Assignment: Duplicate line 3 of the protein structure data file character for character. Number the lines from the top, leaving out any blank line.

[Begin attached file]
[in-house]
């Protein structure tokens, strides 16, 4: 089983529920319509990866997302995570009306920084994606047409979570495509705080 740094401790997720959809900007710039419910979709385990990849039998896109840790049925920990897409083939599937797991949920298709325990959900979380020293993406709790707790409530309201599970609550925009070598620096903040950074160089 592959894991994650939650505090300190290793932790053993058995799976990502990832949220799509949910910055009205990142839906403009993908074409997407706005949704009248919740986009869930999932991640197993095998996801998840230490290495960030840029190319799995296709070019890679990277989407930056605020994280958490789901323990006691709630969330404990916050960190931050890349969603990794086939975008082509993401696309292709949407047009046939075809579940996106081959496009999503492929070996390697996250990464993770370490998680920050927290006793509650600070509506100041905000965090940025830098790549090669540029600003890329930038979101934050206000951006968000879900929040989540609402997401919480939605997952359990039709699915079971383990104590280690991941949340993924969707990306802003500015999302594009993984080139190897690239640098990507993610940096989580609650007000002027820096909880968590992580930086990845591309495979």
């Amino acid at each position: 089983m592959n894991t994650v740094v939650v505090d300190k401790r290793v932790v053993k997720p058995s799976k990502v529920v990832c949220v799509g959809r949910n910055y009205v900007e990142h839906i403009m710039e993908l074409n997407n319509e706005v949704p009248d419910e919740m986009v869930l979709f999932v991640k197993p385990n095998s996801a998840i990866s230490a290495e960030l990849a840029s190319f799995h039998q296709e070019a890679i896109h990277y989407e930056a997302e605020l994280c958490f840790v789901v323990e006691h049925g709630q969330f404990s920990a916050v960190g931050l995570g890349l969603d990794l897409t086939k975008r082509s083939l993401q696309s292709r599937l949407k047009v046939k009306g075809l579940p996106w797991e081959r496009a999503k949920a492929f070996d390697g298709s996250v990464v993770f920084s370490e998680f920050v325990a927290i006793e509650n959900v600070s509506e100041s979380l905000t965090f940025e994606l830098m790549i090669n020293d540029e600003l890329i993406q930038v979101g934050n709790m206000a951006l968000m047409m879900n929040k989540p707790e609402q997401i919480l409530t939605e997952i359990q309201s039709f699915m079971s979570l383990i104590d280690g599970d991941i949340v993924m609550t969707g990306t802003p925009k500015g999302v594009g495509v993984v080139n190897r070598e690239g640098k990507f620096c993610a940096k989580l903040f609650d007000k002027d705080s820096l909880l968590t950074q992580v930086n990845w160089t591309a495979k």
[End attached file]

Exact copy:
């Amino acid at each position: 089983m592959n894991t994650v740094v939650v505090d300190k401790r290793v932790v053993k997720p058995s799976k990502v529920v990832c949220v799509g959809r949910n910055y009205v900007e990142h839906i403009m710039e993908l074409n997407n319509e706005v949704p009248d419910e919740m986009v869930l979709f999932v991640k197993p385990n095998s996801a998840i990866s230490a290495e960030l990849a840029s190319f799995h039998q296709e070019a890679i896109h990277y989407e930056a997302e605020l994280c958490f840790v789901v323990e006691h049925g709630q969330f404990s920990a916050v960190g931050l995570g890349l969603d990794l897409t086939k975008r082509s083939l993401q696309s292709r599937l949407k047009v046939k009306g075809l579940p996106w797991e081959r496009a999503k949920a492929f070996d390697g298709s996250v990464v993770f920084s370490e998680f920050v325990a927290i006793e509650n959900v600070s509506e100041s979380l905000t965090f940025e994606l830098m790549i090669n020293d540029e600003l890329i993406q930038v979101g934050n709790m206000a951006l968000m047409m879900n929040k989540p707790e609402q997401i919480l409530t939605e997952i359990q309201s039709f699915m079971s979570l383990i104590d280690g599970d991941i949340v993924m609550t969707g990306t802003p925009k500015g999302v594009g495509v993984v080139n190897r070598e690239g640098k990507f620096c993610a940096k989580l903040f609650d007000k002027d705080s820096l909880l968590t950074q992580v930086n990845w160089t591309a495979k």